The Jaipur Tamasha - Traditional Folk Art in a Modern Context

Posted by Stefan Heil • Tuesday, March 9. 2010 • Category: People and Places
Some 250 years ago, during the rule of Aurangzeb in India, it wasn't the best of times for music and the arts. Aurangzeb, adhering to a very orthodox brand of Islam (in contrast to previous Mogul emperors like Akbar, Jahangir and Shah Jahan), is remembered for his uncompromising religious views, such as the discouraging of singing or music for Hindus and Muslims alike. When musicians lost their imperial patronage, they started looking for more supportive environments.

Photo by: Ben Weiss ( All rights reserved.

It was then, that a special kind of folk art developed in the area near Agra. This so-called ‘Khayal Tamasha’ was originally a form of poetic dialogue between two groups of poets. Being under pressure from Aurangzeb and his ‘muhtasib’ (a supervisor of bazaars and other parts of public life in medieval Islamic societies), these artists found a save harbour when the then ruler of Jaipur - Maharaja Sawai Jaisingh - invited them to his royal court, and made them settle in Brahmpuri (a part of Jaipur).

The most acclaimed of the lucky few who found a new home for themselves and their art were the members of the Bhatt family. Under the guidance of this clan, the once mainly poetic form of expression that was typical of the ‘Khayal Tamasha’ now developed into a new, distinctive art practice of its own. With poetry still being a pillar of the Tamasha, now acting, singing and dancing were incorporated into the performances as well. From an antique poetry-slam (excuse the lingo here), it eventually became more of a musical. This newly created ‘Jaipur Tamasha’ was based on traditional folk stories which were re-enacted by using the spoken word as well as singing and by acting and dancing - all happening in an open air area, where the audience sits in a circle around the (non-existent) stage in the middle where the actors, singers, and musicians perform the Tamasha.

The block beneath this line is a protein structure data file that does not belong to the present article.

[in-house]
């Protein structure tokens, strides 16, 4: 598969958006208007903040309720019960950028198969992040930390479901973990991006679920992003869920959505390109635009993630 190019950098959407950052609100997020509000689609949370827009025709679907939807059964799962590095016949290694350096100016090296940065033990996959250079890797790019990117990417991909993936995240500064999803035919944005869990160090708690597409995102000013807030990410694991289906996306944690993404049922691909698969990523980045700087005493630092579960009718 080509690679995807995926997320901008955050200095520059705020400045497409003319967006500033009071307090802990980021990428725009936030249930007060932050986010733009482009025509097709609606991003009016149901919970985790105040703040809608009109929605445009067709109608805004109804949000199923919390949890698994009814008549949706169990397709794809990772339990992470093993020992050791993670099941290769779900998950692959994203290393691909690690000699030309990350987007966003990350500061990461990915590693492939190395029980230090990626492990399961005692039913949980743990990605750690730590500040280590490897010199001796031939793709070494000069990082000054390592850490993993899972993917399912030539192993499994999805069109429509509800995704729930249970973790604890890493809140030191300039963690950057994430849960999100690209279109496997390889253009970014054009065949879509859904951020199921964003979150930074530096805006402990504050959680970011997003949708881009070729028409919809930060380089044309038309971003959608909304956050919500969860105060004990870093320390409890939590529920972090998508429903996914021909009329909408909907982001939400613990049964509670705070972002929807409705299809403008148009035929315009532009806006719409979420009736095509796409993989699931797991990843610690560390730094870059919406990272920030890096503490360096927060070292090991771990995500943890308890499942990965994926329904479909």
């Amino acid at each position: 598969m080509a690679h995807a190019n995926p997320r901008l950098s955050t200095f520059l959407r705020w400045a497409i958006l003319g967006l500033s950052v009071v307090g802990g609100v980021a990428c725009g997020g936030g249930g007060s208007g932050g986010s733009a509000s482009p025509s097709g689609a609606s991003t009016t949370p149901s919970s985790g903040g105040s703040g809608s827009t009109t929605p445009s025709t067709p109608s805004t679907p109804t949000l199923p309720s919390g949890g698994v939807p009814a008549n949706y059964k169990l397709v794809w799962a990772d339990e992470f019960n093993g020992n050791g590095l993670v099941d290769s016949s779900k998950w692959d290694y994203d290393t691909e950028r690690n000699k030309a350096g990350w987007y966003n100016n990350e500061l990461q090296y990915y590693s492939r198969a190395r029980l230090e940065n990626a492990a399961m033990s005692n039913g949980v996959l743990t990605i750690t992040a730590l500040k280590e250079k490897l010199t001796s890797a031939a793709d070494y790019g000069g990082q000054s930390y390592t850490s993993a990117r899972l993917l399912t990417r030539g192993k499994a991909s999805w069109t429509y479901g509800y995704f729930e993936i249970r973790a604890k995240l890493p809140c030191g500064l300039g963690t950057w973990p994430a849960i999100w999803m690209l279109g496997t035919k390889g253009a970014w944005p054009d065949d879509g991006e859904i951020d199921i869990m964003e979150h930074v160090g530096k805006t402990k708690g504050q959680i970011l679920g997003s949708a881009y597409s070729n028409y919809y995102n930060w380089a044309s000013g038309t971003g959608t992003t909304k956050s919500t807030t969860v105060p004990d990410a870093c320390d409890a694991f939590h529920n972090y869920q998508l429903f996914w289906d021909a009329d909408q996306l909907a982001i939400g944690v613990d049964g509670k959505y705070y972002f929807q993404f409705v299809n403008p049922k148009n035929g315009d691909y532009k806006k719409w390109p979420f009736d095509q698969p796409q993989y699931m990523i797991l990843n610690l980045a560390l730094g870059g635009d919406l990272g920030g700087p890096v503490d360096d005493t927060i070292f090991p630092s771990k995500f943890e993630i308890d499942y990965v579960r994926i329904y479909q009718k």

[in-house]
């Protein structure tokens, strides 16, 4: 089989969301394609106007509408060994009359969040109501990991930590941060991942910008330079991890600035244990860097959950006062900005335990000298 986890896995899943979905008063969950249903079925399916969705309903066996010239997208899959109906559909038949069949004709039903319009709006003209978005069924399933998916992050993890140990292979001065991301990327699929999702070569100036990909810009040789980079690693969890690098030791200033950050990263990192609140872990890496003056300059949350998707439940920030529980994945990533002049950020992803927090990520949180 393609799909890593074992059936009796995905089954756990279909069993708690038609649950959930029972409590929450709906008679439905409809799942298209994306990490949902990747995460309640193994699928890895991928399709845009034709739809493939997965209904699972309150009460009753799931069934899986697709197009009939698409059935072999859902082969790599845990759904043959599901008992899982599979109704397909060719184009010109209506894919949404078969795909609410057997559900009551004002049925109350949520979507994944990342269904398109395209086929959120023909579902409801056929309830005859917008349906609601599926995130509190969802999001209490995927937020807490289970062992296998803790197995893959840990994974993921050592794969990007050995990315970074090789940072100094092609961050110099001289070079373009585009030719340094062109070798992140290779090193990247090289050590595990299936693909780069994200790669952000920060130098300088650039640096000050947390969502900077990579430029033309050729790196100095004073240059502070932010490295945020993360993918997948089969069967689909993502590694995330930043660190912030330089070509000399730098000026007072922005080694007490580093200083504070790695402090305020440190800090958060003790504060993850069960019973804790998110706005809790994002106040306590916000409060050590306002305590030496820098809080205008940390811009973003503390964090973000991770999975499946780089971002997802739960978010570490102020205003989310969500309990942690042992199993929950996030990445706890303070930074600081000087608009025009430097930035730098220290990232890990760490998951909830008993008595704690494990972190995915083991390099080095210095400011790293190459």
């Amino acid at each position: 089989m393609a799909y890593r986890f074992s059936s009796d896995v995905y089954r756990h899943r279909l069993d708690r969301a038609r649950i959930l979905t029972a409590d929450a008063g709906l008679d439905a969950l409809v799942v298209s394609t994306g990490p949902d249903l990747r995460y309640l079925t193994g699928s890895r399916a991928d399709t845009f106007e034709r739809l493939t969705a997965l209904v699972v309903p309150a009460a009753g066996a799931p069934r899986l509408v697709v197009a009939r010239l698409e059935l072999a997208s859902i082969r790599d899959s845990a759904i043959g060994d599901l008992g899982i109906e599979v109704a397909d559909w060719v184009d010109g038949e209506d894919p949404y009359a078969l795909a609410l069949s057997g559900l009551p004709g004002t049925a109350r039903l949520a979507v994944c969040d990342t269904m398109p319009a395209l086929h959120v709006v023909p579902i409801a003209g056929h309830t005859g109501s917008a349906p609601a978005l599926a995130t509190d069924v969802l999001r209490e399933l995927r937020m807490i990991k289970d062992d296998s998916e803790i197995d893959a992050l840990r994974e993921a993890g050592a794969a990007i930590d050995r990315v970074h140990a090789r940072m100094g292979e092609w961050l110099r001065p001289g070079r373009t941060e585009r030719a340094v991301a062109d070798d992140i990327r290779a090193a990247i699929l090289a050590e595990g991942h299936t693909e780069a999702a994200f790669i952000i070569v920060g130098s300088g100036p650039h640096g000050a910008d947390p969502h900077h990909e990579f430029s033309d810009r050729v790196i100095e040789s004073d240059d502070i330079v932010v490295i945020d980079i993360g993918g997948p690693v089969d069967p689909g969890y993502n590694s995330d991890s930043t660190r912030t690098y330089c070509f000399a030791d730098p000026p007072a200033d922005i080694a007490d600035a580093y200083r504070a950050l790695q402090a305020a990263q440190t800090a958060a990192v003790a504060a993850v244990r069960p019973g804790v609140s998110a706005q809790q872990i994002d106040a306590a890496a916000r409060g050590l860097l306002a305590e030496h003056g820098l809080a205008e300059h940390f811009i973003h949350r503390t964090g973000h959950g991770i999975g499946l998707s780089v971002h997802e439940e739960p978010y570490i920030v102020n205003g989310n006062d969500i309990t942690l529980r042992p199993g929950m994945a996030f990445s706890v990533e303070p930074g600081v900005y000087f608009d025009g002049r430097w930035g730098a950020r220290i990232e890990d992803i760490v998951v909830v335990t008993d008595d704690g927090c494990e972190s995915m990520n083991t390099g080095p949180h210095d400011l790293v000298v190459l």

Photo by: Ben Weiss ( All rights reserved.
Musically, the main ragas (melodies) used are ‘Bhupali’, ‘Aasawari’ (Komal Ishbh), ‘Jonpuri’, ‘Malkuns’, ‘Darbari’, ‘Bihag’, ‘Sindh Kafi’, ‘Bhairvi’, ‘Kalingda’ and ‘Kedar’, and the main instruments used are the harmonium (a keyboard instrument, similar to an accordion), the tabla (a drum), the sarangi (a string instrument), and ghugroos (chains of bells, usually worn around the ankles). The costumes worn also play a vital role for the performance: the ‘Tamasha crest’ together with the ‘kalangi’ (plume), the ‘gotedar bhagwavastra’ (a laced saffron garment), the ‘singi’ (a fish-shaped garment) and the ‘seli’ (a neck ornament) are among the chief costumes of the performance of Tamasha. Also a common feature of every Tamasha is, that the actors sometimes wear “imagined costumes” which they describe to the audience during the play, and that all women in the stories are played by male performers as well.